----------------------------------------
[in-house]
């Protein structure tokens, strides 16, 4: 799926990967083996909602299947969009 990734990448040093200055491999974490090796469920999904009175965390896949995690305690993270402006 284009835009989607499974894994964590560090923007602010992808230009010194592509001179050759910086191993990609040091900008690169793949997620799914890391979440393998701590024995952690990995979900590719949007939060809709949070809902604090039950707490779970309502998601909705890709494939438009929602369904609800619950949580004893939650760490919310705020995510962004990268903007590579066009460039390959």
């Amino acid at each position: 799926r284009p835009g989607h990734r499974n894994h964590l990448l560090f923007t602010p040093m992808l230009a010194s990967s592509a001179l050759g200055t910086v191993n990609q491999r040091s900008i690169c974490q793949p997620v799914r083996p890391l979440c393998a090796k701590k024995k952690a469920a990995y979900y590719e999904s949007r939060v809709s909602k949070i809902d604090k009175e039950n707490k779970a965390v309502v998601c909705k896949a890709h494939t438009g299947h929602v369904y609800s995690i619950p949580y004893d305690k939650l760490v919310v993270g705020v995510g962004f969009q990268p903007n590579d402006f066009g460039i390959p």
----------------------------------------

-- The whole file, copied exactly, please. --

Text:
[in-house]
């Protein structure tokens, strides 16, 4: 799926990967083996909602299947969009 990734990448040093200055491999974490090796469920999904009175965390896949995690305690993270402006 284009835009989607499974894994964590560090923007602010992808230009010194592509001179050759910086191993990609040091900008690169793949997620799914890391979440393998701590024995952690990995979900590719949007939060809709949070809902604090039950707490779970309502998601909705890709494939438009929602369904609800619950949580004893939650760490919310705020995510962004990268903007590579066009460039390959």
């Amino acid at each position: 799926r284009p835009g989607h990734r499974n894994h964590l990448l560090f923007t602010p040093m992808l230009a010194s990967s592509a001179l050759g200055t910086v191993n990609q491999r040091s900008i690169c974490q793949p997620v799914r083996p890391l979440c393998a090796k701590k024995k952690a469920a990995y979900y590719e999904s949007r939060v809709s909602k949070i809902d604090k009175e039950n707490k779970a965390v309502v998601c909705k896949a890709h494939t438009g299947h929602v369904y609800s995690i619950p949580y004893d305690k939650l760490v919310v993270g705020v995510g962004f969009q990268p903007n590579d402006f066009g460039i390959p």